Area Forecast Discussion
Issued by NWS Cheyenne, WY

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FXUS65 KCYS 222111

Area Forecast Discussion
National Weather Service Cheyenne WY
311 PM MDT Mon May 22 2017

.SHORT TERM...(Late this afternoon through Wednesday night)
Issued at 310 PM MDT Mon May 22 2017

The early afternoon GOES water vapor loop showed a upper low
spinning north of MN and a stout upper ridge from the eastern
Pacific into southwest Canada. Active cyclonic flow aloft was
transporting shortwave energy southeast across the Dakotas, WY
and NE. Colder air aloft resulted in steep lapse rates and
around 500 J/Kg SBCAPE. Scattered to numerous showers and
isolated tstorms wil continue late afternoon. The threat for small
hail is present given the low-topped convection and fairly low
wet-bulb heights. A cold front was moving southeast across the
Interstate 80 corridor. Gusty northerly winds up to 40 mph
accompanied the fropa. Temperatures peaked in the 50s to lower 60s
around midday, and were falling into the 30s and 40s behind the

The shortwave responsible for the convection will push southeast
of the CWA tonight, with showers and isolated thunderstorms
diminishing later this evening. The upper ridge to the west will
make a slow trek to the east across the Intermountain West and
northern Rockies Tuesday. The majority of the short range models
continue to prog weak moisture convergence/lift over western NE.
Maintained low /15-20 percent/ PoPs for the western NE Panhandle.
Drier and milder weather will prevail for southeast WY Tuesday.
It will be breezy along and east of the Laramie Range with
northwest winds gusting to 30 mph.

The upper ridge axis shifts further east across the Rockies and
high plains Tuesday night and Wednesday. Dry conditions and much
warmer temperatures are forecast Wednesday as 700mb temperatures
rise to 10-13 degrees Celsius. Expect high temperatures in the
70s and lower 80s for the valleys and plains, with 50s and 60s
for higher elevations. Westerly winds will become quite breezy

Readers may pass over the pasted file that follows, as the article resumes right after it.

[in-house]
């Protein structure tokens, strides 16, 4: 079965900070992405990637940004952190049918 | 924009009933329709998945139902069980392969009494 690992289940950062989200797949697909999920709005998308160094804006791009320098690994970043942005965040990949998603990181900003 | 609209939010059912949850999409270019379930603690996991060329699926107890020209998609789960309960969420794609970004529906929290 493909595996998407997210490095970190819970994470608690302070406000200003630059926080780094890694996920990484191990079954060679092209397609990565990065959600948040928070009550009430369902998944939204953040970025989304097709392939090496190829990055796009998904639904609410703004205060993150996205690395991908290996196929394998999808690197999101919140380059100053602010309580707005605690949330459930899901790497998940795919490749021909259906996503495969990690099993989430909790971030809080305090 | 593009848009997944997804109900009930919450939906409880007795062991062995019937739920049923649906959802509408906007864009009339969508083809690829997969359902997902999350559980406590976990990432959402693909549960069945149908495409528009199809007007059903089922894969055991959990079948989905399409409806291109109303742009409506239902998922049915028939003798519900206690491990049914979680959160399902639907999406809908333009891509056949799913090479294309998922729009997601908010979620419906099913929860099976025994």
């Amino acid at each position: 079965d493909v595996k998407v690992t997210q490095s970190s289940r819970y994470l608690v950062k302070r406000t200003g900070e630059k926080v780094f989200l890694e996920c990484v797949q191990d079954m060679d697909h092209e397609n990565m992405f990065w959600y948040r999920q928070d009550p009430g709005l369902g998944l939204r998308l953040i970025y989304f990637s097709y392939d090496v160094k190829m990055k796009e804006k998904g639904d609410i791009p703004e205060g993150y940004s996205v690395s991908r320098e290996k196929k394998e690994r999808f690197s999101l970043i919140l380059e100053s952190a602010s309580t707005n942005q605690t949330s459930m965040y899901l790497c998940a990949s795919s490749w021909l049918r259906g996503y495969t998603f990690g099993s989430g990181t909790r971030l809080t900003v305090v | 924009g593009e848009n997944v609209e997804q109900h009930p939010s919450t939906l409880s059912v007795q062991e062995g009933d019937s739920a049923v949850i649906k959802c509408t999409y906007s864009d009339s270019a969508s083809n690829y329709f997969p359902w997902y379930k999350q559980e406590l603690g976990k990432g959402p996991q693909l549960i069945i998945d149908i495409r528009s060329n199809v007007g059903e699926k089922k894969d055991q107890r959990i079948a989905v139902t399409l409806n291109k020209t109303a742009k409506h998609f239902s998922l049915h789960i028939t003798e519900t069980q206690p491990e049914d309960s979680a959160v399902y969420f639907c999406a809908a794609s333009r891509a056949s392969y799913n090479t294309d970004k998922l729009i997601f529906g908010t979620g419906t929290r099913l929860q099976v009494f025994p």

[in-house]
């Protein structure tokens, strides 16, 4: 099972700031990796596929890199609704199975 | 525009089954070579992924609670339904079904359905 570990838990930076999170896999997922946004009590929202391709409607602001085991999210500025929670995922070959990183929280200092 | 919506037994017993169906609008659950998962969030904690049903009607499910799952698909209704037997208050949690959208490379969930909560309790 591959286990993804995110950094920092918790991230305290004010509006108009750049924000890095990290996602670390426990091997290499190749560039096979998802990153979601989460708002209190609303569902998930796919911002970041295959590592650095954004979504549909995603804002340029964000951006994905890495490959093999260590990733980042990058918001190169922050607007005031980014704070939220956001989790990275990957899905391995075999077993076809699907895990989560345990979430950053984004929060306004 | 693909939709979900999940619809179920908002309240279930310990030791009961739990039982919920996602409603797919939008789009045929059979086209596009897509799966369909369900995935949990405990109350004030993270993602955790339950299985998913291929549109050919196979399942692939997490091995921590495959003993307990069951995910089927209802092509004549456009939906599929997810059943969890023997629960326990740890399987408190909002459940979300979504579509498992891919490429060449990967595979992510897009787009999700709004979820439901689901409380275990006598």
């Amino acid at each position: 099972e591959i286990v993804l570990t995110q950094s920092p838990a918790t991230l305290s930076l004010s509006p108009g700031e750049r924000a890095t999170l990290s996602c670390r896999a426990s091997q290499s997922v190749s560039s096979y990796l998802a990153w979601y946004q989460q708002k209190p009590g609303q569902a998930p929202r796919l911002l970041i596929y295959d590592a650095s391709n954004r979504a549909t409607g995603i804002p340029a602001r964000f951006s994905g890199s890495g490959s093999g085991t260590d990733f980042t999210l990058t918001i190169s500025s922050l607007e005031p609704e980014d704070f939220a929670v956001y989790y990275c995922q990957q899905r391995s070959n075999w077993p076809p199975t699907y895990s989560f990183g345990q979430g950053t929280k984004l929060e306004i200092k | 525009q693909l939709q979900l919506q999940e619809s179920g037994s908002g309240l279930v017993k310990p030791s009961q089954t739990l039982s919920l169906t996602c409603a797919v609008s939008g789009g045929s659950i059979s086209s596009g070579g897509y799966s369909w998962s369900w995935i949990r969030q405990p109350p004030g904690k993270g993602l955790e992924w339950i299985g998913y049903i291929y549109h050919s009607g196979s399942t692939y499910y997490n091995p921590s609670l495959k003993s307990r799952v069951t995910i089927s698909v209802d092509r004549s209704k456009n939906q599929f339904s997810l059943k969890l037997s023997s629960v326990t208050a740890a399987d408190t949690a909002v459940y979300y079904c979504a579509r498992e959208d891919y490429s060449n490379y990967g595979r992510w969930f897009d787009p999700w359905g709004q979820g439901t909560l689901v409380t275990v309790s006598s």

west of the Laramie Range Wednesday afternoon with gusts near 40

An intense low pressure system over Alberta Canada will move east
into Manitoba Wednesday night. A cold front will be moving into
southeast WY late Wednesday night, with scattered showers developing
from the northeast plains into south central WY.

.LONG TERM...(Thursday through Monday)
Issued at 230 PM MDT Mon May 22 2017

Unsettled weather will be over the CWA this period with temperatures
below seasonal averages. An upper low over south-central Canada will
drift slowly northeast Thursday through Saturday with an upper trough
extending southwestward from this low across the northwest part of
the country. Several weak impulses will rotate through this trough
and across the region and produce mainly afternoon and evening showers
and a few storms through Saturday. The upper trough axis should move
east of the area by Sunday leaving a drier northwesterly flow in its
wake, so expect precipitation to decrease at that time with temperatures
becoming a little warmer.


.AVIATION...(For the 18Z TAFS through 18Z Tuesday morning)
Issued at 1120 AM MDT Mon May 22 2017

A cold front will move southeast across the area through this
afternoon. Scattered showers and a few thunderstorms will develop
with the front and move southeast with associated brief periods of
MVFR cigs and vsbys. Pcpn should end early this evening.


Issued at 230 PM MDT Mon May 22 2017

No fire weather concerns this week. Scattered showers and isolated
thunderstorms accompanying a cold front and upper level disturbance
will end tonight. A warmer and drier weather pattern will prevail
Tuesday and Wednesday with the passage of a upper ridge. It will
be breezy across the plains Tuesday and west of the Laramie Range
Wednesday. Another cold front and upper level disturbance will
move through the districts Wednesday night, with scattered showers
and cooler temperatures.


Issued at 230 PM MDT Mon May 22 2017

Concerns through the middle of this week will focus on runoff from
the recent heavy precipitation into area creeks and streams east of
the Laramie Range. Although flooding is not anticipated, many of the
creeks and streams may reach bankfull by the middle of the week.
High temperatures Wednesday in the 50s and 60s above 8000 feet will
result in snow melt and runoff. Cooler temperatures over higher
elevations after mid-week should slow the snow melt and resultant
runoff into the mainstem rivers. Routine monitoring of water levels
will continue over the next few weeks.




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